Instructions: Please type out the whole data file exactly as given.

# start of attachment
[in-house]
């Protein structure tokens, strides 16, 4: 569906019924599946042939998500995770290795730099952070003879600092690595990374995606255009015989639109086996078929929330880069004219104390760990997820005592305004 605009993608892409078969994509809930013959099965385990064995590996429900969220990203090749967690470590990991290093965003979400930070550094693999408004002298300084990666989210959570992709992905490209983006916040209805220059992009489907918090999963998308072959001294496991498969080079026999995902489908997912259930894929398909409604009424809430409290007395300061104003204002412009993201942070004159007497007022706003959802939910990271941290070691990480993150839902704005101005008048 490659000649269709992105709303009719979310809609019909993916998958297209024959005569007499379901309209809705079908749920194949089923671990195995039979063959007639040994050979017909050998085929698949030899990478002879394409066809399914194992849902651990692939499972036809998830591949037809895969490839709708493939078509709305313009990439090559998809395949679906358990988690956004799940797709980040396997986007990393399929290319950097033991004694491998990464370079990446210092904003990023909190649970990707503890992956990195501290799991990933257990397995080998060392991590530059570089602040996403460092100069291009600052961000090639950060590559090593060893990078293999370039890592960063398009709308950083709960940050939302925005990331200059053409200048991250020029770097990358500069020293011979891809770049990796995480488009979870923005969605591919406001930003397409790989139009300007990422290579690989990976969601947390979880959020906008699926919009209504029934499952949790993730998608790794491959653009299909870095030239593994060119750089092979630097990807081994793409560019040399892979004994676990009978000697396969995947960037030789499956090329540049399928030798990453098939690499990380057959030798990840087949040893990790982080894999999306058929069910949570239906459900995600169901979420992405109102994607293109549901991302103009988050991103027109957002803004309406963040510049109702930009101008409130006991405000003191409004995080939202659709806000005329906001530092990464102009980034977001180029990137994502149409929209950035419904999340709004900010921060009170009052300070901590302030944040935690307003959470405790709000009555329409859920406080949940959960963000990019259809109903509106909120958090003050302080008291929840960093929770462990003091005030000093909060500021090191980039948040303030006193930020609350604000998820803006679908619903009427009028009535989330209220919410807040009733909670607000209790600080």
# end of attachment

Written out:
[in-house]
């Protein structure tokens, strides 16, 4: 569906019924599946042939998500995770290795730099952070003879600092690595990374995606255009015989639109086996078929929330880069004219104390760990997820005592305004 605009993608892409078969994509809930013959099965385990064995590996429900969220990203090749967690470590990991290093965003979400930070550094693999408004002298300084990666989210959570992709992905490209983006916040209805220059992009489907918090999963998308072959001294496991498969080079026999995902489908997912259930894929398909409604009424809430409290007395300061104003204002412009993201942070004159007497007022706003959802939910990271941290070691990480993150839902704005101005008048 490659000649269709992105709303009719979310809609019909993916998958297209024959005569007499379901309209809705079908749920194949089923671990195995039979063959007639040994050979017909050998085929698949030899990478002879394409066809399914194992849902651990692939499972036809998830591949037809895969490839709708493939078509709305313009990439090559998809395949679906358990988690956004799940797709980040396997986007990393399929290319950097033991004694491998990464370079990446210092904003990023909190649970990707503890992956990195501290799991990933257990397995080998060392991590530059570089602040996403460092100069291009600052961000090639950060590559090593060893990078293999370039890592960063398009709308950083709960940050939302925005990331200059053409200048991250020029770097990358500069020293011979891809770049990796995480488009979870923005969605591919406001930003397409790989139009300007990422290579690989990976969601947390979880959020906008699926919009209504029934499952949790993730998608790794491959653009299909870095030239593994060119750089092979630097990807081994793409560019040399892979004994676990009978000697396969995947960037030789499956090329540049399928030798990453098939690499990380057959030798990840087949040893990790982080894999999306058929069910949570239906459900995600169901979420992405109102994607293109549901991302103009988050991103027109957002803004309406963040510049109702930009101008409130006991405000003191409004995080939202659709806000005329906001530092990464102009980034977001180029990137994502149409929209950035419904999340709004900010921060009170009052300070901590302030944040935690307003959470405790709000009555329409859920406080949940959960963000990019259809109903509106909120958090003050302080008291929840960093929770462990003091005030000093909060500021090191980039948040303030006193930020609350604000998820803006679908619903009427009028009535989330209220919410807040009733909670607000209790600080």